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Thread: Female characters in video games

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    <3 gator's Avatar
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    Female characters in video games

    My roommates are playing a first person shooter game. The violence doesn't bother me much. What does bother me is that there seems to be a female character that just follows the shooter around and serves no other purpose than to follow him around, occasionally cry out and get told to "wait here."

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    Ciao for now jamesgold's Avatar
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    Is she short with big tits and wearing a blue dress?

    Or a kinda cute teen brunette in dirty teen clothes?

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    <3 gator's Avatar
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    Brunette, plaid miniskirt?

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    Meae Musae Servus Hephaestus's Avatar
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    That reminds me of what was always the worst part of much of Dr. Who--especially classic DW. The newer stuff has more pro-active companions, but there were an awful lot of classic DW companions who spent 90% of their screen time running around shouting "Doctor?" in plaintive tones. Really grating once your attention was drawn to it--which is why Leela was my favorite companion next to K9. Funny how my two favorite companions had the highest bodycounts too.

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    Mens bona regnum possidet ferrus's Avatar
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    Quote Originally Posted by gator View Post
    My roommates are playing a first person shooter game. The violence doesn't bother me much. What does bother me is that there seems to be a female character that just follows the shooter around and serves no other purpose than to follow him around, occasionally cry out and get told to "wait here."
    Is this Duke Nukem Forever, perchance?
    Die Logik ist keine Lehre, sondern ein Spiegelbild der Welt. Die Logik ist transcendental. - Wittgenstein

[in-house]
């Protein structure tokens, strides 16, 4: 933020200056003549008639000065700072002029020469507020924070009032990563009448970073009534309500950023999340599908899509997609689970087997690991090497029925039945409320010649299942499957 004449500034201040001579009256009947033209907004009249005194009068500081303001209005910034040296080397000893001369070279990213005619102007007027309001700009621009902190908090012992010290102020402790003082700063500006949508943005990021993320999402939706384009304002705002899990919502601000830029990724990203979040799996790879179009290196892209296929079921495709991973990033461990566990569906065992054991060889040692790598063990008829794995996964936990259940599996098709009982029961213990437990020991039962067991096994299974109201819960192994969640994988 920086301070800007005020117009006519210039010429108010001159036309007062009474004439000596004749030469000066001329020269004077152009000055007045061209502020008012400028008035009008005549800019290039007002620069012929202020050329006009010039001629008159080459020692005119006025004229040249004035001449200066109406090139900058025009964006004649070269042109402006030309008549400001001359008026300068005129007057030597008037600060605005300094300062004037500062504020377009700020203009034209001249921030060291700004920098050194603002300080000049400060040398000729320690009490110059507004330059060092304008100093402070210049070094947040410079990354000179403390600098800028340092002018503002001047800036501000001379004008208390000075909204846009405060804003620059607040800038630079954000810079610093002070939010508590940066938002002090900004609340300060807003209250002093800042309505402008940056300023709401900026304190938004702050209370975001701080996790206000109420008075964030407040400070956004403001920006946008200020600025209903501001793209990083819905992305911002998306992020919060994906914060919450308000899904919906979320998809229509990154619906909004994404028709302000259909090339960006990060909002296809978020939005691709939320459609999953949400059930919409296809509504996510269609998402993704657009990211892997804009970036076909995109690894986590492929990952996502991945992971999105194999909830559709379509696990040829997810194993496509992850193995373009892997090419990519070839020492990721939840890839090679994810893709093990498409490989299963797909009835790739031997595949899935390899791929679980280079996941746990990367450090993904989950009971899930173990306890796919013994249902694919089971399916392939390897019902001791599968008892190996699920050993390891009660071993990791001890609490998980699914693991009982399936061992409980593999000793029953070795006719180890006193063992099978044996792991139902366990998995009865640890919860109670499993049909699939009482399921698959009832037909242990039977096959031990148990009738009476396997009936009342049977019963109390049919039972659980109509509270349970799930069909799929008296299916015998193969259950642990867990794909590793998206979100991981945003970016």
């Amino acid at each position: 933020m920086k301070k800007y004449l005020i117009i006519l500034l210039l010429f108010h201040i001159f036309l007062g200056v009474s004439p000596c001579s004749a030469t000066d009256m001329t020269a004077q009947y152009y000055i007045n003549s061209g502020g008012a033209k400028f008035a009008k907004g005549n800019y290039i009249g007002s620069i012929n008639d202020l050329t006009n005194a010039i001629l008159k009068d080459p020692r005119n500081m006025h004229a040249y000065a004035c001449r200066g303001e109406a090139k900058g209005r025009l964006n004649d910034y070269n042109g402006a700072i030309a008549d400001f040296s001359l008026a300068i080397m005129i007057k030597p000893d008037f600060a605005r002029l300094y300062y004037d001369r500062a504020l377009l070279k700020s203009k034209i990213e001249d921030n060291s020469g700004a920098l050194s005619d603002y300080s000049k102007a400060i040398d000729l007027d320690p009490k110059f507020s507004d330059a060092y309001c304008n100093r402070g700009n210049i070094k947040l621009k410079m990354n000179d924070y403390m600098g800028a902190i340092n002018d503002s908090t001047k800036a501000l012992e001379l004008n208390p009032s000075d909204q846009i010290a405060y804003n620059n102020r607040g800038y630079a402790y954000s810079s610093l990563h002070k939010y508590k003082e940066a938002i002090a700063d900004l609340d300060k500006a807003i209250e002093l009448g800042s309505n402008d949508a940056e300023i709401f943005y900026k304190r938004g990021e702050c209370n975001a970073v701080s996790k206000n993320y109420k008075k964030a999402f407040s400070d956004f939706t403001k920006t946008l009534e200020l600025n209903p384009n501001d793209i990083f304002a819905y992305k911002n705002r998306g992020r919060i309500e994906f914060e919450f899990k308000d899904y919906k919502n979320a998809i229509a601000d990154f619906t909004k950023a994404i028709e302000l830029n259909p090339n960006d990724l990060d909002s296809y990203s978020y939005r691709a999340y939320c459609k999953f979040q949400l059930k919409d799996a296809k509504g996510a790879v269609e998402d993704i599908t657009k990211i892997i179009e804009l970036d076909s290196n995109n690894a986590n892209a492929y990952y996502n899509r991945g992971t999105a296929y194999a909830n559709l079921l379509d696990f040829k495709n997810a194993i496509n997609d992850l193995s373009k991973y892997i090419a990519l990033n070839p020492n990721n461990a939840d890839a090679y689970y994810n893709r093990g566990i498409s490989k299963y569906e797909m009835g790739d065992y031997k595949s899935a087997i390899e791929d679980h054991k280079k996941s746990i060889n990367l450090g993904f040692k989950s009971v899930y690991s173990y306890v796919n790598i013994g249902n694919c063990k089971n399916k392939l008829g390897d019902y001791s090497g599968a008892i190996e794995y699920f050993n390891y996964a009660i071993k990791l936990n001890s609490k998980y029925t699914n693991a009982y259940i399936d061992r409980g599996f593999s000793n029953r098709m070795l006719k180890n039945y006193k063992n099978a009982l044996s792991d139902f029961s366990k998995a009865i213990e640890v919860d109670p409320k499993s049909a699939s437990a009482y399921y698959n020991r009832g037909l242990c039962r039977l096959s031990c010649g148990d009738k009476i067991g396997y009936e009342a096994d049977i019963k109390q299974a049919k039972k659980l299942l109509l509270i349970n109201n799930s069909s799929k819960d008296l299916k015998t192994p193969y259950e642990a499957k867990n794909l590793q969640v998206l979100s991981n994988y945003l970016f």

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    Member Stigmata's Avatar
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    Quote Originally Posted by gator View Post
    My roommates are playing a first person shooter game. The violence doesn't bother me much. What does bother me is that there seems to be a female character that just follows the shooter around and serves no other purpose than to follow him around, occasionally cry out and get told to "wait here."
    What is Bioshock Infinite.




    Of course everyone on the forum is more interested in finding out what game it is rather than the message about the role female characters in video games.

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    asl? ;] JollyBard's Avatar
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    Quote Originally Posted by Stigmata View Post
    Of course everyone on the forum is more interested in finding out what game it is rather than the message about the role female characters in video games.
    I was about to mention Samus but then realised that she passes as male most of the time.

    My hot air: can meaning be said to be inherent if it needs to be decoded in a way? Do my words have inherent meaning even if you have to read and understand them to get them? What is meaning anyway? Maybe meaning is only relative and appears in the relation between two objects. Hm.

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    Sysop Ptah's Avatar
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    *puts classic Ptah hat on*
    Eh... the though of Samus and first person shooters together reminds of Prime....

    *puts madmin hat back on*
    Resume.

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    Meae Musae Servus Hephaestus's Avatar
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    Quote Originally Posted by Stigmata View Post
    Of course everyone on the forum is more interested in finding out what game it is rather than the message about the role female characters in video games.
    Disagree. I think it's interesting because sometimes, that sort of thing still works out, but it most of the time, it fails.

    Ok, I can think of one time it worked out. Most games, having a dependent following character fails because something about the sheer uselessness of the character leads to resentment. It fails because the design and story fail to cause any attachment to the dependent character. This is disturbing because it breeds a certain animosity towards dependents, or rather, it starts the brain into such patterns--which is made more disturbing by how commonly these games are played by the young.